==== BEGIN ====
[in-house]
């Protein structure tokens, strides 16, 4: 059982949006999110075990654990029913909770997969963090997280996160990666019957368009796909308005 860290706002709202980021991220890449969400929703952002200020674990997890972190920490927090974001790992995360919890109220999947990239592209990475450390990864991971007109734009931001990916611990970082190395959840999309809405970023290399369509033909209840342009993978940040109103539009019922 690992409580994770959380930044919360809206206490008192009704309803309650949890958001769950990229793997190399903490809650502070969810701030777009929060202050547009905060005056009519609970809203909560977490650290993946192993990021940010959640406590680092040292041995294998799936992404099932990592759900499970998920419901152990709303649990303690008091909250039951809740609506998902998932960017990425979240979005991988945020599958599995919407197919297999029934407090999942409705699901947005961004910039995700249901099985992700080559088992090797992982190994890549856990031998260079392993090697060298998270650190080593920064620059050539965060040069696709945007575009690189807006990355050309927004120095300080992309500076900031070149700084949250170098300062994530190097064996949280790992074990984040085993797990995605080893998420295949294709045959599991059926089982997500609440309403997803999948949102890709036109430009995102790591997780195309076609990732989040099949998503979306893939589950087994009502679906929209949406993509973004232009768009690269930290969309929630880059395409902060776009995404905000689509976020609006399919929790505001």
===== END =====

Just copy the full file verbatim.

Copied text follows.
[in-house]
């Protein structure tokens, strides 16, 4: 059982949006999110075990654990029913909770997969963090997280996160990666019957368009796909308005 860290706002709202980021991220890449969400929703952002200020674990997890972190920490927090974001790992995360919890109220999947990239592209990475450390990864991971007109734009931001990916611990970082190395959840999309809405970023290399369509033909209840342009993978940040109103539009019922 690992409580994770959380930044919360809206206490008192009704309803309650949890958001769950990229793997190399903490809650502070969810701030777009929060202050547009905060005056009519609970809203909560977490650290993946192993990021940010959640406590680092040292041995294998799936992404099932990592759900499970998920419901152990709303649990303690008091909250039951809740609506998902998932960017990425979240979005991988945020599958599995919407197919297999029934407090999942409705699901947005961004910039995700249901099985992700080559088992090797992982190994890549856990031998260079392993090697060298998270650190080593920064620059050539965060040069696709945007575009690189807006990355050309927004120095300080992309500076900031070149700084949250170098300062994530190097064996949280790992074990984040085993797990995605080893998420295949294709045959599991059926089982997500609440309403997803999948949102890709036109430009995102790591997780195309076609990732989040099949998503979306893939589950087994009502679906929209949406993509973004232009768009690269930290969309929630880059395409902060776009995404905000689509976020609006399919929790505001």